Hi I’ve just had

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Hi

I’ve just had a replacement gold crown fitted to a lower molar, privately (£635), and have raised, with the dentist, the issue of, what I consider to be, excessive scratches on the surface of this new gold crown. These scratches, which are visible on the outer surface, occurred when the dentist was scratching, and scraping off the excessive bonding agent, which had stuck to the crown, during fitting. The dentist’s response, to me, was to point out that high content gold crowns are easily scratched, and that he could try to polish-out these scratches, if I return to the surgery. My question is: Is it normal practice to scratch off/scrape off excessive bonding agent from a gold crown, thus marking a ‘soft’ surface that the laboratory technician, who made the crown, had taken great pains to polish to perfection. And, if it is normal practice, shouldn’t my particular dentist have automatically ‘polished’ my gold crown, at the conclusion of the fitting process?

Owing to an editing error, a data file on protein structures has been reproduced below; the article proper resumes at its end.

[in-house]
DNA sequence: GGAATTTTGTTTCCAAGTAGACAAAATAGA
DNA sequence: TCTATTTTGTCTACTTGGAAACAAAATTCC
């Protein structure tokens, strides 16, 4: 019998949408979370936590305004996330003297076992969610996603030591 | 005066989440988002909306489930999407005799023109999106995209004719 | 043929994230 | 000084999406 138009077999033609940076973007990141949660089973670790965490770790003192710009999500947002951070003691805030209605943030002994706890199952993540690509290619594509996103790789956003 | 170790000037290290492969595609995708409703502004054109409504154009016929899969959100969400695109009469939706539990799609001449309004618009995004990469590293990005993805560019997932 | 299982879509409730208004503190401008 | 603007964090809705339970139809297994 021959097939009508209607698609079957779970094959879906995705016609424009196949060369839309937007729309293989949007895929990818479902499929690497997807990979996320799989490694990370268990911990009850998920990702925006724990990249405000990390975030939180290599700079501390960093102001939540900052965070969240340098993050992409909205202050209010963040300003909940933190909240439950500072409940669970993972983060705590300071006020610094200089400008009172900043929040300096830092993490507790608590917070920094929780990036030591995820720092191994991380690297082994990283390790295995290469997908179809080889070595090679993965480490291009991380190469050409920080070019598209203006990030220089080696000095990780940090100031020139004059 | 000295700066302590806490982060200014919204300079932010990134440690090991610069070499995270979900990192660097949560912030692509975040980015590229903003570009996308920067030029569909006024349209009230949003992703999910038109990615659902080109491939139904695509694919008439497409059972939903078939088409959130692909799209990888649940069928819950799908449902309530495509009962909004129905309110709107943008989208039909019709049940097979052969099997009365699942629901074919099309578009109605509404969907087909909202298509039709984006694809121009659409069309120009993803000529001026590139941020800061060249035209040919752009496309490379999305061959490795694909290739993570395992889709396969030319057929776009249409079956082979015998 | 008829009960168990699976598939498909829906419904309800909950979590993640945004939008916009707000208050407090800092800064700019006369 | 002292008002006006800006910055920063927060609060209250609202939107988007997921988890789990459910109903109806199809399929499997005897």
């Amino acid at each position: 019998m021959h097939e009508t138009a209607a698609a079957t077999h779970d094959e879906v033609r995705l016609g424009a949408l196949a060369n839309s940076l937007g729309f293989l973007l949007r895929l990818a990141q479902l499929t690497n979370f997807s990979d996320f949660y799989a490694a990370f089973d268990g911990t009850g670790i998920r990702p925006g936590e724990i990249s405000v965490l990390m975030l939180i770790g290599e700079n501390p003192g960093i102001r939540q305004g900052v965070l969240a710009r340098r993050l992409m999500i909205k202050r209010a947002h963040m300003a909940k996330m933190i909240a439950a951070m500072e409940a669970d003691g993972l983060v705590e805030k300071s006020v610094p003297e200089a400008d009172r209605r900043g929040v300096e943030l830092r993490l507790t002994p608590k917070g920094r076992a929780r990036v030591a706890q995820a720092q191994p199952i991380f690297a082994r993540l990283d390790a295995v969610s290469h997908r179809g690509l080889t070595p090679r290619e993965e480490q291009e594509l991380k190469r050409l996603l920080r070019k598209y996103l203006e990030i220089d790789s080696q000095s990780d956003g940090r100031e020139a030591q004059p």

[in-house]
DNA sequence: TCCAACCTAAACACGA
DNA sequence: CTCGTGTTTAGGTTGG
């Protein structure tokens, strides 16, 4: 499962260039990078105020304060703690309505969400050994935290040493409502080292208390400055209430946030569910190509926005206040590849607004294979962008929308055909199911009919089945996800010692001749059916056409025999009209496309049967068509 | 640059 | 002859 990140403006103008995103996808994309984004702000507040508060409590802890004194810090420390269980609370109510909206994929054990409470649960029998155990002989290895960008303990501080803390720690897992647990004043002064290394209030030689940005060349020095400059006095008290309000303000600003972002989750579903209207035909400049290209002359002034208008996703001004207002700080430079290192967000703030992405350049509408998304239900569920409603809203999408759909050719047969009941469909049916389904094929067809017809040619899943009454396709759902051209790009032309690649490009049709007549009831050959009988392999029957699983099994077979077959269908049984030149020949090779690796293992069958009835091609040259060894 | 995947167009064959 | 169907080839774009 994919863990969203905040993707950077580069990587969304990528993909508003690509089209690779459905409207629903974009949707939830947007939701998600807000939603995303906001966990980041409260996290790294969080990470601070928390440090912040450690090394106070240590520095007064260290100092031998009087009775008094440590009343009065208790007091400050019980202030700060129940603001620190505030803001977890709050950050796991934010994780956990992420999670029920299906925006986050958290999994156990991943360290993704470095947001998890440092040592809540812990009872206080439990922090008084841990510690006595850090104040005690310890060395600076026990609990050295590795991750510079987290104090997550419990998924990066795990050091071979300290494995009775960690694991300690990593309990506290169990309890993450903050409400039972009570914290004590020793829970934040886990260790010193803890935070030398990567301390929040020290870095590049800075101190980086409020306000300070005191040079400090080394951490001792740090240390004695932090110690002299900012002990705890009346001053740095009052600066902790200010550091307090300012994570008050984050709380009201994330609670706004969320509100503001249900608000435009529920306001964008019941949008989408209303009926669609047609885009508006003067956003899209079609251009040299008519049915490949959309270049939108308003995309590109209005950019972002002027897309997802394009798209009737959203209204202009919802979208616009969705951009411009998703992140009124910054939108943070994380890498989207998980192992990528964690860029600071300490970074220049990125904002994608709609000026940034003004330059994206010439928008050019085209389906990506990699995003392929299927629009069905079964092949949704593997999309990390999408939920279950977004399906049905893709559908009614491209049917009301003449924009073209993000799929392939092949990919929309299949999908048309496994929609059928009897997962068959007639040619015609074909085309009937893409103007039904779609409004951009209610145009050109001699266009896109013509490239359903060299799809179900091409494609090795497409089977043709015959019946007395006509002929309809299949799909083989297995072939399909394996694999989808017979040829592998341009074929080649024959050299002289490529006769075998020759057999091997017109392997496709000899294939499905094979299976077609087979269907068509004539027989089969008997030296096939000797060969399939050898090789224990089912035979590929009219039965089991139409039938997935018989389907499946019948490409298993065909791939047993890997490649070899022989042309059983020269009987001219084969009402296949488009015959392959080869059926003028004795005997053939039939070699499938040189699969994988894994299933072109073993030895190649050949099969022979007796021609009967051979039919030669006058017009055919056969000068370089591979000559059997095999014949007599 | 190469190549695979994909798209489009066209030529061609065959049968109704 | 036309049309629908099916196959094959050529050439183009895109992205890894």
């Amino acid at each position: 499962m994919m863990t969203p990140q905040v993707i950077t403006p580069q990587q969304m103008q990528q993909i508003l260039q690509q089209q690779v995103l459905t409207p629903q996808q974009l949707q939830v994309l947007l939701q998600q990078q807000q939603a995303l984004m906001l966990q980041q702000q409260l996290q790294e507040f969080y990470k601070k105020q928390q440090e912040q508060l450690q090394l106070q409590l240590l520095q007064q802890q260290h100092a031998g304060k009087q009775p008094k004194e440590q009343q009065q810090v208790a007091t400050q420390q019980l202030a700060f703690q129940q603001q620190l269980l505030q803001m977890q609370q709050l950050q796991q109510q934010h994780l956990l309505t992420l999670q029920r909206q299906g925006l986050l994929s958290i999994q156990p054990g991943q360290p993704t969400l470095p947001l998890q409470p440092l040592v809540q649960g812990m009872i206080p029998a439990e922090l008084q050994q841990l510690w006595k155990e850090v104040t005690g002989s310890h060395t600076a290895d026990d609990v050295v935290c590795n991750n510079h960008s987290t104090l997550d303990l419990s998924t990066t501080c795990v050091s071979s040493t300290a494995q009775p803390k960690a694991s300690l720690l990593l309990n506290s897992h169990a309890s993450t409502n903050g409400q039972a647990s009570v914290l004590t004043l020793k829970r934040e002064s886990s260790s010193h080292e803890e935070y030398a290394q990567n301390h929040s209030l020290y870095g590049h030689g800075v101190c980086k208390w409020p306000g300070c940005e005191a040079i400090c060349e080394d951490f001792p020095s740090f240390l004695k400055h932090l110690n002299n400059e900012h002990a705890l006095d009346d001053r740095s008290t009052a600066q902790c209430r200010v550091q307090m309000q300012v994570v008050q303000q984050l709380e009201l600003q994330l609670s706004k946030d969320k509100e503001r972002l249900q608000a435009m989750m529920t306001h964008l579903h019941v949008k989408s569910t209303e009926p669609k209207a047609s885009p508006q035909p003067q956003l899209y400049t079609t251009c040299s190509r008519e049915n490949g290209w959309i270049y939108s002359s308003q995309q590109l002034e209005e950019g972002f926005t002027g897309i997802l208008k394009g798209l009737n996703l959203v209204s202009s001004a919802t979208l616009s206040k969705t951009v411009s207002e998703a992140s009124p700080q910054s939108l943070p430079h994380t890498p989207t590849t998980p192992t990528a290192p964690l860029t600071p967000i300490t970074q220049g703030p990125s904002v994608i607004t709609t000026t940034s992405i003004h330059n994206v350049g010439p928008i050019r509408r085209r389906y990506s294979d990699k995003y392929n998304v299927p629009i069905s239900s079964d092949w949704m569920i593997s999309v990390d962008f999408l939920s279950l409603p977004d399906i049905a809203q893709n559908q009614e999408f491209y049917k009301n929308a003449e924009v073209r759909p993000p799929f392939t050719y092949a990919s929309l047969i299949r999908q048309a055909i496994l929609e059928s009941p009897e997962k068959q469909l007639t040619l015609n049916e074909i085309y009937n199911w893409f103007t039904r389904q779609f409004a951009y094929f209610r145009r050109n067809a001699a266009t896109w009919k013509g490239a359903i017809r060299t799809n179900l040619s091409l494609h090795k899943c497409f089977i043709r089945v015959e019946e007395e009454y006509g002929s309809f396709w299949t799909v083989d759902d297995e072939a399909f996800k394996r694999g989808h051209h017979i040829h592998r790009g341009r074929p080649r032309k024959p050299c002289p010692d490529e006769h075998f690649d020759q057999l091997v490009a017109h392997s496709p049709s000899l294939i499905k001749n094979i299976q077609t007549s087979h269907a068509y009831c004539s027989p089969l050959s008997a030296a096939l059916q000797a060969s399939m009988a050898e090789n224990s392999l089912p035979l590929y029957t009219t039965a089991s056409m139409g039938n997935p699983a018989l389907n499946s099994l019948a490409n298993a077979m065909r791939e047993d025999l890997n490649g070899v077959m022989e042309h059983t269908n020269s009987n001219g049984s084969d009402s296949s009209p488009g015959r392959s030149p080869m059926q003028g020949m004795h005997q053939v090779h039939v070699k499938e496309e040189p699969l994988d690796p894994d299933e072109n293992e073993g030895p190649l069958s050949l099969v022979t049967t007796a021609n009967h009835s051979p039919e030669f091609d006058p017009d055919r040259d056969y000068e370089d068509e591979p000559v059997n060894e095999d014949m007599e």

Any feedback would be appreciated.

Many thanks

John Dyson

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Asked on 08/02/2013 12:00 am
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Private answer

Dear John,

Is is normal to have to scrape away modern cements used to bond crowns to teeth. These materials are designed to stick to the teeth, set very quick and have a tendency to be difficult to remove.

Gold is soft and will scratch. It can be re-polished if significant or if it will prevent good dental hygiene, if neither than it will have no effect on the performance of the crown.

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Posted by Dental Professional (Questions: 0, Answers: 1475)
Answered on 08/02/2013 12:00 am
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As Neil suggests these cosmetic marks should not affect the performance of the crown and it is possible that you dentist was more focused on removing excess cement (which if left could form a food trap) and didn't notice them in the brightly lit environment of the dental practice
If the surface is soft enough to mark then is should re-polish under normal function as food passes over the surface but I am sure your dentist would be happy to polish the marks
I must admit that I usually get requests to "un-polish" gold crowns to make them less shiny and noticeable which is usually achieved using an intra-oral sand blaster and/or abrasive to dull the surface to a matt finish
Such a matt finish is also useful to allow one to check the way the new crown meets with the opposing teeth as any contact points will become shiny and can be adjusted if they are excessive

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Posted by Dental Professional (Questions: 0, Answers: 1475)
Answered on 08/02/2013 12:00 am